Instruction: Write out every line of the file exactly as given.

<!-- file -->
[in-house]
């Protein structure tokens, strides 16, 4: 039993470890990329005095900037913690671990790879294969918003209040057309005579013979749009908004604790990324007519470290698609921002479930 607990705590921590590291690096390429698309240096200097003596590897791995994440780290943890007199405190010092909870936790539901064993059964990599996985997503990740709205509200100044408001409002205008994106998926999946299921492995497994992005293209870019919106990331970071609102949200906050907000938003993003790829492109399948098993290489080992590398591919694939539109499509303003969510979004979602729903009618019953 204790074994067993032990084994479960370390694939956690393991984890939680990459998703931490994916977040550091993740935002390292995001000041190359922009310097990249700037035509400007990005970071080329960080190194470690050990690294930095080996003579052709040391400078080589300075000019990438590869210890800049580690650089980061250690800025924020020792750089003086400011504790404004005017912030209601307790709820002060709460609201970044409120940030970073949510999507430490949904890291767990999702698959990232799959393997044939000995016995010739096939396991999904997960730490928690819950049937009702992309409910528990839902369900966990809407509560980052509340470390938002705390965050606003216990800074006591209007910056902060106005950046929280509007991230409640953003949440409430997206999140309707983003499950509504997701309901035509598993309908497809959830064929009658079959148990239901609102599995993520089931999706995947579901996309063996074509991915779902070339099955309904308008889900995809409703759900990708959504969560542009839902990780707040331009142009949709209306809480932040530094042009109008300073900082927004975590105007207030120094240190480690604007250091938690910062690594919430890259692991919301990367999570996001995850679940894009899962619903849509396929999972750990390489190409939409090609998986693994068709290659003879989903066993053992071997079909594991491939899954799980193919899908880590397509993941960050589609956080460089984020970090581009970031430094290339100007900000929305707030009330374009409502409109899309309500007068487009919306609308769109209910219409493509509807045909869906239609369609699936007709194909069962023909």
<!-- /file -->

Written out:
[in-house]
């Protein structure tokens, strides 16, 4: 039993470890990329005095900037913690671990790879294969918003209040057309005579013979749009908004604790990324007519470290698609921002479930 607990705590921590590291690096390429698309240096200097003596590897791995994440780290943890007199405190010092909870936790539901064993059964990599996985997503990740709205509200100044408001409002205008994106998926999946299921492995497994992005293209870019919106990331970071609102949200906050907000938003993003790829492109399948098993290489080992590398591919694939539109499509303003969510979004979602729903009618019953 204790074994067993032990084994479960370390694939956690393991984890939680990459998703931490994916977040550091993740935002390292995001000041190359922009310097990249700037035509400007990005970071080329960080190194470690050990690294930095080996003579052709040391400078080589300075000019990438590869210890800049580690650089980061250690800025924020020792750089003086400011504790404004005017912030209601307790709820002060709460609201970044409120940030970073949510999507430490949904890291767990999702698959990232799959393997044939000995016995010739096939396991999904997960730490928690819950049937009702992309409910528990839902369900966990809407509560980052509340470390938002705390965050606003216990800074006591209007910056902060106005950046929280509007991230409640953003949440409430997206999140309707983003499950509504997701309901035509598993309908497809959830064929009658079959148990239901609102599995993520089931999706995947579901996309063996074509991915779902070339099955309904308008889900995809409703759900990708959504969560542009839902990780707040331009142009949709209306809480932040530094042009109008300073900082927004975590105007207030120094240190480690604007250091938690910062690594919430890259692991919301990367999570996001995850679940894009899962619903849509396929999972750990390489190409939409090609998986693994068709290659003879989903066993053992071997079909594991491939899954799980193919899908880590397509993941960050589609956080460089984020970090581009970031430094290339100007900000929305707030009330374009409502409109899309309500007068487009919306609308769109209910219409493509509807045909869906239609369609699936007709194909069962023909």